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    Dr. Ron Hoggan, Ed.D.
    The following piece was written by Ronald Hoggan who is a teacher at Queen Elizabeth High School in Calgary, Alberta, Canada.
    The Polish one is: Kozlowska, Z.E. Results of Investigation on Children with Coeliakia Treated many Years with Gluten Free Diet Psychiatria Polska 1991; 25(2): 130-134.
    The German one is: Paul, et. al. EEG-befunde Zoeliaki-kranken Kindernin Abhaengigkeit von der Ernaehrung Zeitschrift der Klinische Medizin 1985; 40: 707-709.
    The first indicates that 71% of celiac children, when newly diagnosed, demonstrate EEG abnormalities. Now please note this caution: I HAVE NO TRAINING IN THE INTERPRETATION OF EEG READINGS.
    Nonetheless, when I compare the authors descriptions of the EEG abnormalities in celiac children, and the abnormalities in children who have been diagnosed with ADD or ADHD, there are some startling similarities.
    Paul, et. al. are paraphrased by Reichelt et. al. in THE EFFECT OF GLUTEN-FREE DIET ON GLYCOPROTEIN ATTACHED URINARY PEPTIDE EXCRETION Journal of Orthomolecular Medicine 1990; 5: 223-239.
    They say: In celiac children provocation with gluten after diet causes alarmingly high frequency of EEG changes that persist up to a year (Paul et al 1985).
    I would urge (those with ADD) to be very careful to avoid contamination in (their) diets, and I would ask you to consider some alternatives to stimulant therapy (Ritalin is a brand name of the most commonly used stimulant.).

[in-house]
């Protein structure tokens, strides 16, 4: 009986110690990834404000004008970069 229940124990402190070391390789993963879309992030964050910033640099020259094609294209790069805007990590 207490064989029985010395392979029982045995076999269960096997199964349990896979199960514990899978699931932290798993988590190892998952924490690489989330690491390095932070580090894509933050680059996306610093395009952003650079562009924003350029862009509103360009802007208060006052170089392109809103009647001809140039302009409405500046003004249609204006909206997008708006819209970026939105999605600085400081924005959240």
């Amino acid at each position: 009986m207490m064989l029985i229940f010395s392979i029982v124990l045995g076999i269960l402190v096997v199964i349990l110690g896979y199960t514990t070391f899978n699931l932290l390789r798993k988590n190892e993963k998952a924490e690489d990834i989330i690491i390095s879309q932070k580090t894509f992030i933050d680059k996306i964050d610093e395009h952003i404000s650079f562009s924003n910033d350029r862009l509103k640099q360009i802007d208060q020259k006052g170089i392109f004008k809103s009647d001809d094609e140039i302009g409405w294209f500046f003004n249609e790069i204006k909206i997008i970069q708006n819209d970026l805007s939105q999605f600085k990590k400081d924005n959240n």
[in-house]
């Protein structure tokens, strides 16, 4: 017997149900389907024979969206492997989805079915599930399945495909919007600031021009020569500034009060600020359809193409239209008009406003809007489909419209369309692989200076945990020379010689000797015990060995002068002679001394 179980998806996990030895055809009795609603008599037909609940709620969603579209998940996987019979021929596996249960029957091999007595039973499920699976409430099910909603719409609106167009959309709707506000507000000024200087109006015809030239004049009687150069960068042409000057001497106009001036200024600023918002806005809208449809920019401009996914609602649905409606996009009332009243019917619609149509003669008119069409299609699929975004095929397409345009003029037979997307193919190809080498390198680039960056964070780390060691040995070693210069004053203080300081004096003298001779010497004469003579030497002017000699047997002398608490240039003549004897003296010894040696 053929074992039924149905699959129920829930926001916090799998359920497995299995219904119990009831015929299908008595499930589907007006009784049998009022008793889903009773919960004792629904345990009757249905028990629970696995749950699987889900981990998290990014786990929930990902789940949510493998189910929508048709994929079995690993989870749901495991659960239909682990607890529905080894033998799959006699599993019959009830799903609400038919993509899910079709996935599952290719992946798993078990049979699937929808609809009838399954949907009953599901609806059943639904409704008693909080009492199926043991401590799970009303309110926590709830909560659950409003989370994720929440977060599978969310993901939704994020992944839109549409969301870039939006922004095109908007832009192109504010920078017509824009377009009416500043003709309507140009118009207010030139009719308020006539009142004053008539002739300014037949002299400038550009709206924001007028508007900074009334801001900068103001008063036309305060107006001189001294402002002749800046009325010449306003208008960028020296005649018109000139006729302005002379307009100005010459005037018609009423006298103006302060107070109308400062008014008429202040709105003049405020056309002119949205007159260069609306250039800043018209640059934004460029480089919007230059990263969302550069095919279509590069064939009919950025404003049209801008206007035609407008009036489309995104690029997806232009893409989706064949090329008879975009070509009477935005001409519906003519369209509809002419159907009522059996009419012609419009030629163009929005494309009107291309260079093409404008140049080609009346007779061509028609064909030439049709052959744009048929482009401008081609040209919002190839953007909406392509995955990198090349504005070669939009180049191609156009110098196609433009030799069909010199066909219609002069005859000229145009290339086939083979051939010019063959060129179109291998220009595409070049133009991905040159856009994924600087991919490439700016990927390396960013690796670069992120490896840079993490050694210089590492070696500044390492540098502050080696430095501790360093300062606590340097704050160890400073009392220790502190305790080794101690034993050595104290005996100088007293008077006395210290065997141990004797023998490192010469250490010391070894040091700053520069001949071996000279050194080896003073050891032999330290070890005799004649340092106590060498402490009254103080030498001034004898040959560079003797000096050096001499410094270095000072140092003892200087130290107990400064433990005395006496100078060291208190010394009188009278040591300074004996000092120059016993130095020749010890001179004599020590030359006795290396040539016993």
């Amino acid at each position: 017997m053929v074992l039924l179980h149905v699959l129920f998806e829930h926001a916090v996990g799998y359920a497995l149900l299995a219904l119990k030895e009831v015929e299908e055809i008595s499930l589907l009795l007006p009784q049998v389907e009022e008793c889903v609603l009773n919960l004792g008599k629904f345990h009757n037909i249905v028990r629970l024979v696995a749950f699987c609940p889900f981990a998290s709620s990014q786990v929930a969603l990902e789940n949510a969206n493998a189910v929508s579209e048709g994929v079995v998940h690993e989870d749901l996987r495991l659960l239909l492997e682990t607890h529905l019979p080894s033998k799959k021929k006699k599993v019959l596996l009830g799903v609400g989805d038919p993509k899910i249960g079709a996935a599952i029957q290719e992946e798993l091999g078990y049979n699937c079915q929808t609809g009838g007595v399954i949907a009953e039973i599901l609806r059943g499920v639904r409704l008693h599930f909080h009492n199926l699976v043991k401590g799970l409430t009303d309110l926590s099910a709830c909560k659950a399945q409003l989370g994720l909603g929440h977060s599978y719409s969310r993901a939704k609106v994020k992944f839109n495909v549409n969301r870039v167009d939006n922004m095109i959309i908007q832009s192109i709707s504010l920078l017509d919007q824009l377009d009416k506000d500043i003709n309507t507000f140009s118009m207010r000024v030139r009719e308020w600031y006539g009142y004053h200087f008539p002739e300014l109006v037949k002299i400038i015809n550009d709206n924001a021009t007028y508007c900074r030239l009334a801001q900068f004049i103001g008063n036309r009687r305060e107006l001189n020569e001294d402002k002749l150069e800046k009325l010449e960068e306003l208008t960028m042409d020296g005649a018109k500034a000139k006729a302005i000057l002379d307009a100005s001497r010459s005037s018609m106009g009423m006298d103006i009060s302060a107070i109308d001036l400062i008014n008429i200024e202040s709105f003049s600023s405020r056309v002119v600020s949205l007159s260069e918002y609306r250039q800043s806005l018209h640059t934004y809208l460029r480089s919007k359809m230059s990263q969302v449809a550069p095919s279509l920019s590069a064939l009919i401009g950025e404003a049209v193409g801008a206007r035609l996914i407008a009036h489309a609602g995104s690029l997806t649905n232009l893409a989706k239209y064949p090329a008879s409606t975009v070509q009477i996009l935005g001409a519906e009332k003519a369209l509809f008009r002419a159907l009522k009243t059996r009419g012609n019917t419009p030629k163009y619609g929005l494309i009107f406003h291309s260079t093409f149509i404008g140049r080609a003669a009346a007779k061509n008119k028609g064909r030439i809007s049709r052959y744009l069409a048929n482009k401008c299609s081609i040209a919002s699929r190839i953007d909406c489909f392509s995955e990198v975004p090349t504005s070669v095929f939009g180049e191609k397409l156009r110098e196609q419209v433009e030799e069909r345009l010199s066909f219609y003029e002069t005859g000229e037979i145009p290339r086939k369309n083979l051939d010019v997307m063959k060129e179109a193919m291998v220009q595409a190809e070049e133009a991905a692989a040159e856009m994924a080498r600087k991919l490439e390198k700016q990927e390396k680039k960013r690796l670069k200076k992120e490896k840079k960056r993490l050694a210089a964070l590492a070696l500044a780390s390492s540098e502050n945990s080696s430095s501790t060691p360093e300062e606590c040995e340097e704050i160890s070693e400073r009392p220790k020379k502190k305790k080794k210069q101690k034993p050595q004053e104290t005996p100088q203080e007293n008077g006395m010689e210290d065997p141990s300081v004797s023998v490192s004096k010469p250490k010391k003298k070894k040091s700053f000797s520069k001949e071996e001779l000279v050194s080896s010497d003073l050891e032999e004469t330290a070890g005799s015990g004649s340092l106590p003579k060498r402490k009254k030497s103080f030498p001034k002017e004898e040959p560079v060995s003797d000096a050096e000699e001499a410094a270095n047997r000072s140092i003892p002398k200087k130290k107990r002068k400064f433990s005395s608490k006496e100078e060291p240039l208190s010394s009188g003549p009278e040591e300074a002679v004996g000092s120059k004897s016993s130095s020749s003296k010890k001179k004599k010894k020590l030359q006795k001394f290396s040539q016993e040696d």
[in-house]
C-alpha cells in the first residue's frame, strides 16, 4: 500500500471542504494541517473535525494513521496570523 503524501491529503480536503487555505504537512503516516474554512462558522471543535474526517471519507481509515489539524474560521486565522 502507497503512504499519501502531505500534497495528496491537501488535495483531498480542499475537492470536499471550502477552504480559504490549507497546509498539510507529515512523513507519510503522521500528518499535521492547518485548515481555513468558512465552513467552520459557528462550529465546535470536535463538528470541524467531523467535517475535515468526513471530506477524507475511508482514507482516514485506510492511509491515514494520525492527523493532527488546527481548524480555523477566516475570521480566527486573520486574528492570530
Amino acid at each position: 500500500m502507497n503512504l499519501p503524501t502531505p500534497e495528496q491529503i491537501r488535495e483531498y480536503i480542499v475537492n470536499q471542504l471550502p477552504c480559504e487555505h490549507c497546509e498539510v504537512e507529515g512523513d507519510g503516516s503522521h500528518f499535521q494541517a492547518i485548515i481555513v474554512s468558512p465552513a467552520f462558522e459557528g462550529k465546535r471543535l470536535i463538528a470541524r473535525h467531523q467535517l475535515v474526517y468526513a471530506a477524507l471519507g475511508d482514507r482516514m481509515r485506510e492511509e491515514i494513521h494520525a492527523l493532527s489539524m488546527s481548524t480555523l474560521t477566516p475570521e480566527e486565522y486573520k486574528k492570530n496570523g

The concept of drugging a child to facilitate learning is upsetting to me, especially when there is cause to suspect that, on the Gluten-free diet, she may improve without intervention. I know that she is falling behind now, but if her experience is similar to mine, many of my ADD type symptoms did go away during the first year. I will also forward a part of report that was forwarded to me, that showed that vitamin B-6 supplementation was as beneficial to a group of children with attention deficits, as Ritalin was. Especially in celiac disease, where vitamin deficiencies are so common, that seems a viable alternative.

    Jefferson Adams
    Celiac.com 05/08/2009 - In 1996-1997, in an effort to test a hypothesis by scientist Karl Ludvig Reichelt, Norwegian researchers began a long-term study of 23 children aged 4 to 11 from the southwestern Norwegian town of Stavanger. All of the children suffered from hyperactive disorders including ADHD. All children showed abnormal levels of peptides in their urine.
    Dr. Reichelt believed that metabolic disorders impair the effective breakdown of certain proteins in children and thereby cause mental problem, such as hyperactive disorders. Related international research has established links between protein disorder and the conditions of autism and schizophrenia.  A growing number of studies also hint that some cases of ADHD are tied to digestive disorders. Data from this Norwegian study supports the idea that ADHD may also arise from a digestive disorder.